However, when it comes to adults gushing profusely on a public forum, it becomes embarrassing and slightly disturbing, in my view. Don’t mistake me, I’d love to meet Clive Barker, the writer solely responsible for getting me interested in the horror and contemporary fantasy genres back in the 80s and inspiring me to have a go at writing myself (somewhat unsuccessfully back then, it has to be said). I’d like to sit down with him over a beer and just talk to him about his work, like I did with Brian Lumley many years ago.  Just a chance to natter about writing and the creative process with the man – ultimately, he’s just a guy who’s been lucky enough to earn a living from his work and become well-known in the process. Not everything he’s written has appealed to me. He’s human, so am I – none of us are perfect. Some ideas work, others don’t.

(Of course, I say the above from the safety of my living room – if Mr. Barker was to  knock on my front door now, I’d probably blush and faint in his presence and all that rubbishy malarky)

To look at your favourite writer’s work, and judge it uncritically, is, in some ways, doing them a disfavour. All authors want their work to be judged on its own merits and not just because it’s been written by them. They want what they do to be appreciated. I like HR Giger’s work immensely, but some paintings of his speak to me louder than others, while some I positively dislike. It might be that being a reviewer helps, inasmuch as I have to be objective as far as is humanly possible to do my job properly. If I think a favourite author’s work is not up to standard, then I’ll say so. Honesty is always more helpful than dishonesty.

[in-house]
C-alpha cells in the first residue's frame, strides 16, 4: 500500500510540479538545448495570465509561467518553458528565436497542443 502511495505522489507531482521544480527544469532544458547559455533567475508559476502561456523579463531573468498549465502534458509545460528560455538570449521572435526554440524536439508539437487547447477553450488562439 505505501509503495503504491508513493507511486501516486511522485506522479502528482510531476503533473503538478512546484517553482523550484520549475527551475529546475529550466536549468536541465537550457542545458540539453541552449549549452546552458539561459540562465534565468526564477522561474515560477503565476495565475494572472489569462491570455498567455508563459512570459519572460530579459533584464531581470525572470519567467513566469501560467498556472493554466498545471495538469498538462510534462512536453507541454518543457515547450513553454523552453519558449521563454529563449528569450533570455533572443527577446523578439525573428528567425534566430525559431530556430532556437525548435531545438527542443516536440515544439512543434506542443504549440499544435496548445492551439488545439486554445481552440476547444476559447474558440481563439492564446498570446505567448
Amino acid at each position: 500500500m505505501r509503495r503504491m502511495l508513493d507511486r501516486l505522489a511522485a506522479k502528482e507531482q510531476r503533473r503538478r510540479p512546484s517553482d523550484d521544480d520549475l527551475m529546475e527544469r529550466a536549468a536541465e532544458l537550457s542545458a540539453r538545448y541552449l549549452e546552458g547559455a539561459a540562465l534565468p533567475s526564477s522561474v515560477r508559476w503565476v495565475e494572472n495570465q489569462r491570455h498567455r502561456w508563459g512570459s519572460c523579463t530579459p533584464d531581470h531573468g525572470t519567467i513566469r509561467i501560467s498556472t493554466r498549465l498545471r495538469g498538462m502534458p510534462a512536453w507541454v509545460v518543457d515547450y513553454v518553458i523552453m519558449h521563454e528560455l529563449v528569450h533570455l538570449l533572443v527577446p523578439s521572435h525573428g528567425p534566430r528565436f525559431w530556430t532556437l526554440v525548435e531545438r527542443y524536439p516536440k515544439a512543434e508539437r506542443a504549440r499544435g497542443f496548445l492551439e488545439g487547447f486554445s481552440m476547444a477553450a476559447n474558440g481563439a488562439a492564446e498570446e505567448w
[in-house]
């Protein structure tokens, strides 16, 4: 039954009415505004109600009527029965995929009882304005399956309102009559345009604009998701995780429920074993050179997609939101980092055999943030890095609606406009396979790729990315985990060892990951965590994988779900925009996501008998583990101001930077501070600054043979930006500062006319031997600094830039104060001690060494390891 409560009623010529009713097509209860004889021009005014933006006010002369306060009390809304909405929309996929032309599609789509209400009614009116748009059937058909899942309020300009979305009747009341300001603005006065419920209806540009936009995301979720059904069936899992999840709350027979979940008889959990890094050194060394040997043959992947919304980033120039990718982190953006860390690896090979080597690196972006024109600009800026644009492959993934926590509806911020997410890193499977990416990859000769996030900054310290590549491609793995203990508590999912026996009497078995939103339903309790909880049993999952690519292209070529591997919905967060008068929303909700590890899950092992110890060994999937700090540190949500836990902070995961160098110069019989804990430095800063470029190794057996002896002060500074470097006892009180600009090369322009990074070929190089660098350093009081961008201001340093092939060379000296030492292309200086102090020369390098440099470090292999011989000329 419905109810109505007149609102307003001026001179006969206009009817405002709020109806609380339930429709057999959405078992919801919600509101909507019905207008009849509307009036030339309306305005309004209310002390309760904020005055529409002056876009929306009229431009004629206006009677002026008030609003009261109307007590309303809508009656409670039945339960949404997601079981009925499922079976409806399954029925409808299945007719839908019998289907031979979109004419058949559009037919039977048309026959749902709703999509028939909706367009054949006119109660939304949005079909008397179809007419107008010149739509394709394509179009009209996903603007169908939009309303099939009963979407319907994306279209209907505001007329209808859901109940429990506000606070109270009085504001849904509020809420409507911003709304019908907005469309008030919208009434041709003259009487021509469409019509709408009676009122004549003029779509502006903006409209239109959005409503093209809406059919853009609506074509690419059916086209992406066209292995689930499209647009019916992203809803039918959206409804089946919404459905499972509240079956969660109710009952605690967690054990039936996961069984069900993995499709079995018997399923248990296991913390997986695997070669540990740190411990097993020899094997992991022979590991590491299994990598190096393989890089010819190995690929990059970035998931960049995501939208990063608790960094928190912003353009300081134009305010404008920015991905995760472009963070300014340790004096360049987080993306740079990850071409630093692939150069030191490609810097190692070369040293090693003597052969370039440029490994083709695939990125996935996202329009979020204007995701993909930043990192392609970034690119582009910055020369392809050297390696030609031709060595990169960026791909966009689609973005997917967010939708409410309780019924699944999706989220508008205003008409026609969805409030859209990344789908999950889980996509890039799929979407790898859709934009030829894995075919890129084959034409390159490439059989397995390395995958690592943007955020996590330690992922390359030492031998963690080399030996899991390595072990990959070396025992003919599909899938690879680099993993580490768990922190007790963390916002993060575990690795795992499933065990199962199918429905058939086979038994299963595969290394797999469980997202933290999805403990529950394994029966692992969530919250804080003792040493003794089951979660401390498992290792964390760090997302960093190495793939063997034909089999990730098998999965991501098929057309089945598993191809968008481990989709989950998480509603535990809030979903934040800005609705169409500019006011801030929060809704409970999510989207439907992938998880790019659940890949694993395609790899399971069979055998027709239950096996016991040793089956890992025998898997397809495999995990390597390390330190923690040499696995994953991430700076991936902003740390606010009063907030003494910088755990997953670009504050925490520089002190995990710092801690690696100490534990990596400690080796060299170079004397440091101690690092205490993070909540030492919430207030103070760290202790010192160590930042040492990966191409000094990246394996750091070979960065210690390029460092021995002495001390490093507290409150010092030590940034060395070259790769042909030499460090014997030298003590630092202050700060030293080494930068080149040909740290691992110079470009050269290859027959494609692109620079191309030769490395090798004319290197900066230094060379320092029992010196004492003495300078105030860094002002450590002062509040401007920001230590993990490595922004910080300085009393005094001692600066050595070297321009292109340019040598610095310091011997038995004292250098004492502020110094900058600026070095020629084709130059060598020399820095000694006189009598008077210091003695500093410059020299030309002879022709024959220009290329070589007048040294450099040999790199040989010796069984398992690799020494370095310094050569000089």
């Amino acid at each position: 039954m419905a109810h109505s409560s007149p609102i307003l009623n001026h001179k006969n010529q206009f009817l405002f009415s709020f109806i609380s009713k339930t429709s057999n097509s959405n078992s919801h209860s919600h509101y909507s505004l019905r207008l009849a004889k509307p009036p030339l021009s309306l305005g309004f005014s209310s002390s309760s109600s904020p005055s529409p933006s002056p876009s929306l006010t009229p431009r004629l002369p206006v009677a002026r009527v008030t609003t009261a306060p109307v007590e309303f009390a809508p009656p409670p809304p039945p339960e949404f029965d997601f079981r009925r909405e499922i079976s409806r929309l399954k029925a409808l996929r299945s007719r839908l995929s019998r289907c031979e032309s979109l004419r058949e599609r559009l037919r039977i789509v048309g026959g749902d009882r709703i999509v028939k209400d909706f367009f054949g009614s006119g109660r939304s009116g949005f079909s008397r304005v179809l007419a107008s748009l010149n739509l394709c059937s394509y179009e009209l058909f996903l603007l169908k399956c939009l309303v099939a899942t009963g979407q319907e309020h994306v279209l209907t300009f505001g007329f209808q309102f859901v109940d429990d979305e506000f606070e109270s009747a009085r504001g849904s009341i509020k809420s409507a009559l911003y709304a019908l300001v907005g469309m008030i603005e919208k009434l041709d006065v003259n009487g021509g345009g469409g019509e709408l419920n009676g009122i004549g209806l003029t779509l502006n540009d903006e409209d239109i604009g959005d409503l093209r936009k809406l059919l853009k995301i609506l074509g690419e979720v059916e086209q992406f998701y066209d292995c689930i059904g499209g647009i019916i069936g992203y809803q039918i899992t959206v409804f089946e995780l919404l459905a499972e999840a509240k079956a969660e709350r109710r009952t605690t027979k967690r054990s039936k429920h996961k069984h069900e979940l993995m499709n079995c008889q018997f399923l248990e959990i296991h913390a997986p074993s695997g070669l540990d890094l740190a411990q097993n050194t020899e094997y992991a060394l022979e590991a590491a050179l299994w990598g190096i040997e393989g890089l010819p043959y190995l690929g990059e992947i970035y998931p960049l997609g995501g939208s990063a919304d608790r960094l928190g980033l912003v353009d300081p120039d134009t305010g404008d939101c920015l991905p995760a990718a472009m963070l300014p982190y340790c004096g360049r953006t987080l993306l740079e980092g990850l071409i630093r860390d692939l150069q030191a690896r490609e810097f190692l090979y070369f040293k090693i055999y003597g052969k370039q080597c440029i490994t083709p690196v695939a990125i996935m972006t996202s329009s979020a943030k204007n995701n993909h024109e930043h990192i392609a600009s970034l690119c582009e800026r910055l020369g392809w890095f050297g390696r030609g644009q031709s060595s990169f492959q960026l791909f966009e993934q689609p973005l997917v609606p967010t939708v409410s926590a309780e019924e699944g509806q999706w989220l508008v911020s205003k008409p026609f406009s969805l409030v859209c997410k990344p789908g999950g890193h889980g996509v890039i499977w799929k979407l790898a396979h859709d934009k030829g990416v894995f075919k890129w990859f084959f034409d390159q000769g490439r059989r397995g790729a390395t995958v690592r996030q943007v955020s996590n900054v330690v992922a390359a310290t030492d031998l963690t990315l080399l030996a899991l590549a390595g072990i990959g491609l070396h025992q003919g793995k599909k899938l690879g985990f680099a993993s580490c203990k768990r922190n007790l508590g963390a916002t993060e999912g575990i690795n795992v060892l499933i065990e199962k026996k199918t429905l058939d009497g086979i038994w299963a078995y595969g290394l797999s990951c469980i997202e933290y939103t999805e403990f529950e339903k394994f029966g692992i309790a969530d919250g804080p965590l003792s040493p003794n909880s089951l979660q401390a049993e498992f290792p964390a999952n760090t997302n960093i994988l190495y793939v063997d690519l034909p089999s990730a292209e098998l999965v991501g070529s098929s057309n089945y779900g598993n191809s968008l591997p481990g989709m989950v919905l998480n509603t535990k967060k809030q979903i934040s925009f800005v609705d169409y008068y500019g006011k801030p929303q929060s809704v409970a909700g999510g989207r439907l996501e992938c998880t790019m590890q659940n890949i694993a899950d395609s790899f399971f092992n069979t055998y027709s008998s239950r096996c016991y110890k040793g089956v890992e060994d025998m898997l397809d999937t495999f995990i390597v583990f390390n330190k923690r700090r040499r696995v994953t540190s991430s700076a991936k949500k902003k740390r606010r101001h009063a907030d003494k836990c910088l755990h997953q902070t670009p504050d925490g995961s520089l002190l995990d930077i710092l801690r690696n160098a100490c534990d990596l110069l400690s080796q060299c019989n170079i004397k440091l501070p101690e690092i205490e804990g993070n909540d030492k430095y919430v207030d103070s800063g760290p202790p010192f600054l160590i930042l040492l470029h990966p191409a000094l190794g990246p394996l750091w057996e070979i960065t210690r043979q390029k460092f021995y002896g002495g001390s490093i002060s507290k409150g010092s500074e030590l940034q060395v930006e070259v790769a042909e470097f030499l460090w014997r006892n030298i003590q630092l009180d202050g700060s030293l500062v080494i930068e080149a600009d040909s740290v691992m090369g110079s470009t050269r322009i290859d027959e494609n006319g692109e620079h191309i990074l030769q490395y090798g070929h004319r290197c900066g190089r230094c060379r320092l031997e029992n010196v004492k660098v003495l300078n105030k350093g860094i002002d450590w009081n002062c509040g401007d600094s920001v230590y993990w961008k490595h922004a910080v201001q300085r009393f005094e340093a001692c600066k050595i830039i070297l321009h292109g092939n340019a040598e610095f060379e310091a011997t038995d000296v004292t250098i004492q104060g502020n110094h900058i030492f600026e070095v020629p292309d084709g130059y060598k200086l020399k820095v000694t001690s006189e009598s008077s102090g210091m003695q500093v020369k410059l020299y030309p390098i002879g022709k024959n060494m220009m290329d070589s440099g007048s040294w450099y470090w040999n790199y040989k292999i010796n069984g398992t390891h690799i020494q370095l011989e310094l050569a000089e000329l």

When I was younger, a friend of mine and I used to have a minor disagreement over who was ‘the best band in the world’ (a silly concept in itself): he said Oasis, I championed The Young Gods. But ultimately it’s a pointless exercise – taste is a subjective thing. I didn’t like Oasis, and he thought they were better than The Young Gods. And that’s all it was. The same applies to any other field of human creative endeavour – it’s merely the application of subjective criteria that lead us to favour one author/artist/band over another. When you strip everything away, however, those celebrities we ‘idolise’ are exactly the same as us – flesh, bone, blood, sinew and mucous. It’s just that they’re the lucky ones.

I think that’s why I get chills when I hear sycophantic remarks or compliments about certain people, posted where everyone can see them. There’s a slightly distasteful tang of insecurity about people saying them, especially adults. Praise where it’s due is certainly appreciated – but if your hero disappoints then don’t be afraid of expressing that disappointment. It’s a recognition that they are, after all, the same as us. And whilst I am glad that some may have found something of worth in their lives, something that they feel the need to tell everyone about, not all of us feel the same way. Generally speaking, I can easily ignore the over-the-top statements about personalities, because I also believe that it is peoples’ right to express themselves thusly, but just occasionally I feel a little shiver go through me when I read an overly-gushy comment. Like I say, I feel there’s something slightly distasteful and disturbing about it….

On the other hand, it could be that I am getting to be a cantankerous, curmedgeonly and cynical old sod as I get older (which is inherently more likely)…. =D